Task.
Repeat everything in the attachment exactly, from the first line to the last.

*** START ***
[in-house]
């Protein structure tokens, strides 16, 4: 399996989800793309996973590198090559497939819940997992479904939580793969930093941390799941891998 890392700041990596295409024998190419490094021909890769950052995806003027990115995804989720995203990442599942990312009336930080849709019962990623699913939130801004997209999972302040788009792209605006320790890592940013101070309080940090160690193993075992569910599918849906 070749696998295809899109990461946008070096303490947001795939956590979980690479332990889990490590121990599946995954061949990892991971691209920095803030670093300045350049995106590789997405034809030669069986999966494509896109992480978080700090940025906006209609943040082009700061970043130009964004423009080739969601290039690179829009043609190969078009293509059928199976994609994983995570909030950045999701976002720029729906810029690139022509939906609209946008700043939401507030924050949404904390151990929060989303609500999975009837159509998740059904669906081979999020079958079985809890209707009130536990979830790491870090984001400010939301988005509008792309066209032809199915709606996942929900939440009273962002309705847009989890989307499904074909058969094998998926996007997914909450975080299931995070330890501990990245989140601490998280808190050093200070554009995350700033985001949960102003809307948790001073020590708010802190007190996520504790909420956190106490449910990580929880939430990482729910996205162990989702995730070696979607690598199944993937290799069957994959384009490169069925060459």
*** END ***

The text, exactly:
[in-house]
């Protein structure tokens, strides 16, 4: 399996989800793309996973590198090559497939819940997992479904939580793969930093941390799941891998 890392700041990596295409024998190419490094021909890769950052995806003027990115995804989720995203990442599942990312009336930080849709019962990623699913939130801004997209999972302040788009792209605006320790890592940013101070309080940090160690193993075992569910599918849906 070749696998295809899109990461946008070096303490947001795939956590979980690479332990889990490590121990599946995954061949990892991971691209920095803030670093300045350049995106590789997405034809030669069986999966494509896109992480978080700090940025906006209609943040082009700061970043130009964004423009080739969601290039690179829009043609190969078009293509059928199976994609994983995570909030950045999701976002720029729906810029690139022509939906609209946008700043939401507030924050949404904390151990929060989303609500999975009837159509998740059904669906081979999020079958079985809890209707009130536990979830790491870090984001400010939301988005509008792309066209032809199915709606996942929900939440009273962002309705847009989890989307499904074909058969094998998926996007997914909450975080299931995070330890501990990245989140601490998280808190050093200070554009995350700033985001949960102003809307948790001073020590708010802190007190996520504790909420956190106490449910990580929880939430990482729910996205162990989702995730070696979607690598199944993937290799069957994959384009490169069925060459």